We all have innate strengths and abilities that we use in our jobs and that come naturally to us—the skills necessary to manage a project, write specifications, produce design documents or create good estimates.
Yet some of us find ourselves going down rabbit holes every work day—and we don’t know why.
I read a book a decade ago that talked about individuals’ special skills or strengths. The premise was that if you can pinpoint your unique abilities and find a job or role that lets you use those, you will not only find success but also work enjoyment and career satisfaction.
Instead of looking at our knack for writing spreadsheet formulas, giving presentations, analyzing data or using the latest technology as distractions from work, we need to ask why we prefer to do these things and find a role that puts them at the core of our activity.
I once worked with a man who served as our IT manager, only to later find out that he has an architecture degree. At another company, an individual who started as on-site project staff became essential to projects and clients through his interest and affinity for building databases and data collection tools. And we all know people who found they were far happier selling than doing design or construction services.
I have an undergraduate degree in architecture and a master's in construction, but I excel at collecting data and analyzing it, and developing strategies and managing their implementation.
I was very lucky to work for some really great bosses that saw my talents even before I did. At their behest, I took on tasks I would have never asked for and found my niche. I’ve used those skills to develop company websites, customize third-party software for internal company use and manage proprietary software. The analytical and strategic skills also made me a unique seller of AEC services.
Conventional to Unconventional
But what if you don’t have a mentor that leads you down this new path? How can people like us—with conventional architecture, engineering and construction backgrounds—find unconventional positions that better match what we’re really good at?
Ask yourself: what work do you do when you are procrastinating other work? When you are asked to prepare a presentation, do you spend most of your time on the charts and graphs to avoid thinking about speaking publicly? Do you prefer to research than to implement? These are examples of your strengths presenting themselves.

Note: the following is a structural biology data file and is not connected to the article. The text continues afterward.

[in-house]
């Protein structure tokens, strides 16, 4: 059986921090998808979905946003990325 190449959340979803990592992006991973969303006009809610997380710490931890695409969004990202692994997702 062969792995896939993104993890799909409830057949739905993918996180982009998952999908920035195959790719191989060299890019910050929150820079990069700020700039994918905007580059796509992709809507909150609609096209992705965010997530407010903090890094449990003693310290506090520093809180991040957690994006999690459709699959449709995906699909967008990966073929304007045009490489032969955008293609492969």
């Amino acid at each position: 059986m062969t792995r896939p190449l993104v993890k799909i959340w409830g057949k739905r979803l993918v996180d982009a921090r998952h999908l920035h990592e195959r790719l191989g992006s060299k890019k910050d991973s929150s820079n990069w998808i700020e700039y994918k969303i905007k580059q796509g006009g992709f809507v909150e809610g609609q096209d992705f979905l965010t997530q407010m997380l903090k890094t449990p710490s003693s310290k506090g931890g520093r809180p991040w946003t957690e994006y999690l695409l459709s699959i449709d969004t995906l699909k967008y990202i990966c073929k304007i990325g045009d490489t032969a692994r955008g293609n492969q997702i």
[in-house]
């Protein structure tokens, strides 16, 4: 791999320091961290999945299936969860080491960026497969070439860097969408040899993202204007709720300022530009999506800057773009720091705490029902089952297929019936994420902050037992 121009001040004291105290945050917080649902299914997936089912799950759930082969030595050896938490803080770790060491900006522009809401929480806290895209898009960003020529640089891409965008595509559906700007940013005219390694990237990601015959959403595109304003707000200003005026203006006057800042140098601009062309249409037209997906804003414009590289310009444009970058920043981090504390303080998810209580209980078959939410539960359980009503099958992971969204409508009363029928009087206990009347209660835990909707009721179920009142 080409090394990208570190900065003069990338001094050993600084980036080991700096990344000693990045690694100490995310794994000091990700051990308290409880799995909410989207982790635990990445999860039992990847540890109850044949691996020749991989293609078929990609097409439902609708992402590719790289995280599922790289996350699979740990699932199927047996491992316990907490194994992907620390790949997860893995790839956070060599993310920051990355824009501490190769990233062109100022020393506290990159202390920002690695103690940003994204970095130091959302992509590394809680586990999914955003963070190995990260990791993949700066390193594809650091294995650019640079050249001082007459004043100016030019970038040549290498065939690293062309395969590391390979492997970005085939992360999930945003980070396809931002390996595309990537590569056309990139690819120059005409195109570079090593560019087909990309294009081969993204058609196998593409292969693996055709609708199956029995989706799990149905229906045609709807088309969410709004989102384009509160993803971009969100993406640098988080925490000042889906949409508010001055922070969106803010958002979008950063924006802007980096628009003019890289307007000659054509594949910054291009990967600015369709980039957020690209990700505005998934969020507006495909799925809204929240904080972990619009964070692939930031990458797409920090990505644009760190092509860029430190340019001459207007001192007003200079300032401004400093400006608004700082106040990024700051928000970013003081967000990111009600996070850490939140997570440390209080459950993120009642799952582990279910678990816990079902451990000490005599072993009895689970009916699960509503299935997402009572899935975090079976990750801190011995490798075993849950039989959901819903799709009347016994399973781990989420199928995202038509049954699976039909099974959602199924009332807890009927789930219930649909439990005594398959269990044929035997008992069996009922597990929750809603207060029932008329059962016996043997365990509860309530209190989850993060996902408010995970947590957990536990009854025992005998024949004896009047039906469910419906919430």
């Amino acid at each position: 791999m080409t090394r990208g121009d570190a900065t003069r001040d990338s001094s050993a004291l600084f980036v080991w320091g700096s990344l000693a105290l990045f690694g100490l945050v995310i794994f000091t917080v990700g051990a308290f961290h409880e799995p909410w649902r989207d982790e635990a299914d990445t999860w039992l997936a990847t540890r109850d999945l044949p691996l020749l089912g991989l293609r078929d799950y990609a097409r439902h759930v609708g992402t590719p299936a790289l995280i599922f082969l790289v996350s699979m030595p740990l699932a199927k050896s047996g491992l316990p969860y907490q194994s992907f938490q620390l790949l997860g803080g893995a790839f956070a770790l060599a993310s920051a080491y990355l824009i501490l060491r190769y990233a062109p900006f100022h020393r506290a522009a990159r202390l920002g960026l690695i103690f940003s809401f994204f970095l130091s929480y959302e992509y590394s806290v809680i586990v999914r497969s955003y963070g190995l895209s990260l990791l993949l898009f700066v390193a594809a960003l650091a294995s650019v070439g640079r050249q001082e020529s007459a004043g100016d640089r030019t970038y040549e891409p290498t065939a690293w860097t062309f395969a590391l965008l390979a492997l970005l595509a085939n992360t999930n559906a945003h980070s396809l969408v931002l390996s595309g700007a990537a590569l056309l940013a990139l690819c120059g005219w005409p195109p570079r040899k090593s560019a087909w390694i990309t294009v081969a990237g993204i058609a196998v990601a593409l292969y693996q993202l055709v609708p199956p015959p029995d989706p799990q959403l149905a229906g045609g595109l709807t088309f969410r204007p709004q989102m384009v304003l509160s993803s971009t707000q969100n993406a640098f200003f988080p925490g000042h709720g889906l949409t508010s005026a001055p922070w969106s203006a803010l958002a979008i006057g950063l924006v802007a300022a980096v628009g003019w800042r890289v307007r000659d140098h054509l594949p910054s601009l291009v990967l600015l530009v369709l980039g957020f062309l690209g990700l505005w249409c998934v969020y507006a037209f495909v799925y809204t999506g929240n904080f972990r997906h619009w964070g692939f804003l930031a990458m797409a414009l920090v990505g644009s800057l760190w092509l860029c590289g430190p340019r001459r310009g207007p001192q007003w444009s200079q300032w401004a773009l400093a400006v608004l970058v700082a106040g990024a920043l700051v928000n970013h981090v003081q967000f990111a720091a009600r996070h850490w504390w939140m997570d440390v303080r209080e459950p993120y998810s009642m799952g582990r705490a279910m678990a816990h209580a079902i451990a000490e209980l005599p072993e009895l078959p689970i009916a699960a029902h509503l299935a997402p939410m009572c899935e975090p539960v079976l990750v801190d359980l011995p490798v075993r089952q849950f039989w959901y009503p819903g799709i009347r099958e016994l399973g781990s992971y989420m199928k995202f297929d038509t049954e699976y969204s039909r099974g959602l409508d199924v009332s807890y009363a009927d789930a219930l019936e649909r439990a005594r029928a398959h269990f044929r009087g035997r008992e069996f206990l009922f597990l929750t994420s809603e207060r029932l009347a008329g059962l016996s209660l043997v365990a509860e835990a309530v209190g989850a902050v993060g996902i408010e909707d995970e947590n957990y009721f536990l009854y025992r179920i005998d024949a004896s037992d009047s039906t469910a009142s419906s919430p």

Find print or web-based personality and skill assessments. Combined with your self-analysis, these might provide you with a new perspective, or even suggest roles you may not have considered before.
Look for what your company, project or client needs. Is something “broken” in the company or the process? How can that be fixed? Is there an easier, better or faster way to accomplish the goal?
If the solution does not include the use of your unique ability it is still worth bringing up to management. This will establish you as a person with solutions, and open the door for future suggestions.
Develop a plan. If you have the solution to the problem, how can you make it happen? What is your role or, more importantly, how would you lead this endeavor? Develop a brief statement of the problem, your proposed solution and your role.
The proposal should include an approach to try your new idea, milestones for success and a way to review the results. New ideas with set schedules and measurable outcomes are more likely to get approval.
Find an advocate. Good companies realize the only thing they truly sell is their people. If managers are not encouraging and developing their employees, they are simply creating turnover.
In the retention game, helping employees identify their innate strengths and find the right position could be a far more effective tool than financial incentives.
If you are in a company that recognizes this, find someone in a more senior position who can see the value of your proposal and help you achieve this new role. Present this idea as beneficial to the team, not just yourself, and you are more likely to get approval.
The more equity at all levels of the organization, the better your chances of success.
Don’t be discouraged. Not all companies are going to be open to atypical roles and new methods. Even if your abilities and your ideas have to wait for the next company, your effort was not wasted. You may have just come up with the best selling point for your next interview.
Mara Landi has more than 20 years of experience in the design and construction industry. Since 2006, she has filled numerous roles at Broaddus & Associates, an Austin, Texas-based program management and planning firm—including opening a Gulf Coast office, designing and managing two proprietary softwares, establishing company standards, customizing customer relationship management tools, training, marketing, business development, and project management of atypical projects. She can be reached at MLandi@BroaddusAssociates.com.